macbroadcast´s blog

Bitcoin Conference – David Birch – Next Generation Money
December 28, 2011, 12:02 pm
Filed under: Decentralization, globalchange, society | Tags: , , , , ,

Dear Congress, It’s No Longer OK To Not Know How The Internet Works
December 18, 2011, 5:42 pm
Filed under: Decentralization, DNS, freedombox, globalchange, ipv6, linux | Tags: , , ,

Send mail to the congress here

I remember fondly the days when we were all tickled pink by our elected officials’ struggle to understand how the internet works. Whether it was George W. Bush referring to “the internets” or Senator Ted Stevens describing said internets as “a series of tubes,” we would sit back and chortle at our well-meaning but horribly uninformed representatives, confident that the right people would eventually steer them back on course. Well I have news for members of Congress: Those days are over.

• See also: What Are Our Free Speech Fail-safes If SOPA Passes?

PROTECT IP / SOPA Breaks The Internet from Fight for the Future on Vimeo.

We get it. You think you can be cute and old-fashioned by openly admitting that you don’t know what a DNS server is. You relish the opportunity to put on a half-cocked smile and ask to skip over the techno-jargon, conveniently masking your ignorance by making yourselves seem better aligned with the average American joe or jane — the “non-nerds” among us. But to anyone of moderate intelligence that tuned in to yesterday’s Congressional mark-up of SOPA, the legislation that seeks to fundamentally change how the internet works, you kind of just looked like a bunch of jack-asses.

Some background: Since its introduction, SOPA and its Senate twin PROTECT-IP have been staunchly condemned by countless engineers, technologists and lawyers intimately familiar with the inner functioning of the internet. Completely beside the fact that these bills as they currently stand would stifle free speech and potentially cripple legitimate businesses by giving corporations extrajudicial censorial powers, they have found an even more insidious threat: The method of DNS filtering proposed to block supposed infringing sites opens up enormous security holes that threaten the stability of the internet itself.

The only problem: Key members of the House Judiciary Committee still don’t understand how the internet works, and worse yet, it’s not clear whether they even want to.

It’s of course perfectly standard for members of Congress to not be exceptionally proficient in technological matters. But for some committee members, the issue did not stop at mere ignorance. Rather, it seemed there was in many cases an outright refusal to understand what is undoubtedly a complex issue dealing with highly-sensitive technologies.

When the security issue was brought up, Rep. Mel Watt of North Carolina seemed particularly comfortable about his own lack of understanding. Grinningly admitting “I’m not a nerd” before the committee, he nevertheless went on to dismiss without facts or justification the very evidence he didn’t understand and then downplay the need for a panel of experts. Rep. Maxine Waters of California followed up by saying that any discussion of security concerns is “wasting time” and that the bill should move forward without question, busted internets be damned. Source:

DTN – Delay Tolerant Networking on the mission to mars ?
December 15, 2011, 2:52 pm
Filed under: Decentralization, globalchange, linux, space | Tags: , , ,

After the launch of the curriosity mars exploration mission on Nov 26 2011, i was asking in the DTN interest list if these technology is used for the mars mission and i got some interesting responses.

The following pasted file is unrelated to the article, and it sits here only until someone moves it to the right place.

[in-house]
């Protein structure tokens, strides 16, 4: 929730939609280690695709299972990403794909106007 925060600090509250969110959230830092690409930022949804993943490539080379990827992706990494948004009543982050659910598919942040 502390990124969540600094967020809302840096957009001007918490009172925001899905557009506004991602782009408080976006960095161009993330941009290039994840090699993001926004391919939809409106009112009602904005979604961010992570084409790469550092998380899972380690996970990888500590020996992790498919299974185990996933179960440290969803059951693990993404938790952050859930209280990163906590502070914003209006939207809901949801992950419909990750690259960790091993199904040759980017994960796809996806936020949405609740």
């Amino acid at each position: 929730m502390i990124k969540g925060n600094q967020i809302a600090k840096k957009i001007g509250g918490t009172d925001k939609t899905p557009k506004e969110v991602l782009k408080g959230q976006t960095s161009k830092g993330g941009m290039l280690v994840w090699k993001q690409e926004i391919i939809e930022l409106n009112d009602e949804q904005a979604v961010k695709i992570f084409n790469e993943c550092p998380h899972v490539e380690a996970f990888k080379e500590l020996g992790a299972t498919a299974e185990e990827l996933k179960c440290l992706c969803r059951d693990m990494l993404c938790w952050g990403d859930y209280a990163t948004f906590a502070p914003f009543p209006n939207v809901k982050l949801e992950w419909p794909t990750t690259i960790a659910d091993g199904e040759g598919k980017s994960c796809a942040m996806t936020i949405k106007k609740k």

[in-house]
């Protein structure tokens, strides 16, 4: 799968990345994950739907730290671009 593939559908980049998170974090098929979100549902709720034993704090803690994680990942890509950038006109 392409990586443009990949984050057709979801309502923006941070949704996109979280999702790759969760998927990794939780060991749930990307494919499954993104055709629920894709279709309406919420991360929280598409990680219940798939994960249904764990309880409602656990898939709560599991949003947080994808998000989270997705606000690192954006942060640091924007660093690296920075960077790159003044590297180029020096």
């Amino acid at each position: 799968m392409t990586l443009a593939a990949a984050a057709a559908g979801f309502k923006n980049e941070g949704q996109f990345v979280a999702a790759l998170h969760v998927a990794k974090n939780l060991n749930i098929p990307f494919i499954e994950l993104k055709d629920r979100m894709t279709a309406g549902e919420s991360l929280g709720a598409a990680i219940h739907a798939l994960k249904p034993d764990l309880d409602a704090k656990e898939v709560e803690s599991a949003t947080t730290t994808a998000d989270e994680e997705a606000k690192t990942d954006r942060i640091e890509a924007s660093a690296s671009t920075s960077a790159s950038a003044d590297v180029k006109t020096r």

From: Vint Cerf <>

Date: December 13, 2011 7:26:12 AM GMT+01:00

Subject: Re: [dtn-interest] Nasa mars exploration programm and DTN


it will be running the predecessor to the DTN’s Bundle Protocol, CFDP,

if I remember correctly.




and From a NASA emploeer

The following is all public knowledge.


The Mars Science Laboratory (MSL) launched Nov 26, 2011.


MSL, like every NASA large project, had substantial cost overruns.  Any new technology is not likely to be included   until the primary mission completes.


I believe Vint is correct that CFDP is being used.  Most likely CFDP mode 2 (reliable transport).  I do not believe CFDP mode 3 or 4 is being used.  Others may know.  CFDP mode 4 is reliable multi hop file transfer with weigh points.  So it is analogous to DTN with only one route option (sting of pearls network).   CFDP mode 2 is reliable file transfer, but single hop.  So you sort of have to manually create a multi-hop store and forward environment.  Others at JPL would know better.  The current NASA future architecture documents support CFDP mode 2, but not mode 3 or 4.  DTN is preferred over CFDP mode 3 and 4 due to the flexibility (multi-path, multi-hop).

I’m not sure of the funding situation, but I think the next major Mars flight may be ” ExoMars Trace Gas Orbiter (TGO), sometimes referred to as Trace Gas Mission (TGM) by NASA, is a flexible collaborative proposal within NASA and the European Space Agency (ESA) to send a new orbiter-carrier to Mars in 2016 as part of the European-led ExoMars mission.”


TGO may be the next Mars Relay.  Whether or not DTN would be onboard is TBD.  There may be nothing to relay.  Also, ESA is the prime on this mission.  The Space Science Decadal Surveys have basically indicated that any new Mars landing should include sample return or not be done.   In addition, there is a price limit that has been place on such a mission that basically makes it impossible to do within budget.  So, it is currently a NO GO  in the current funding environment.

Space = Politics.

Politics = Uncertainty


IMHO, the most likely early deployment of DTN is near-earth Low Earth Orbiting systems.  But you need to be able to handle multi-gigabyte files.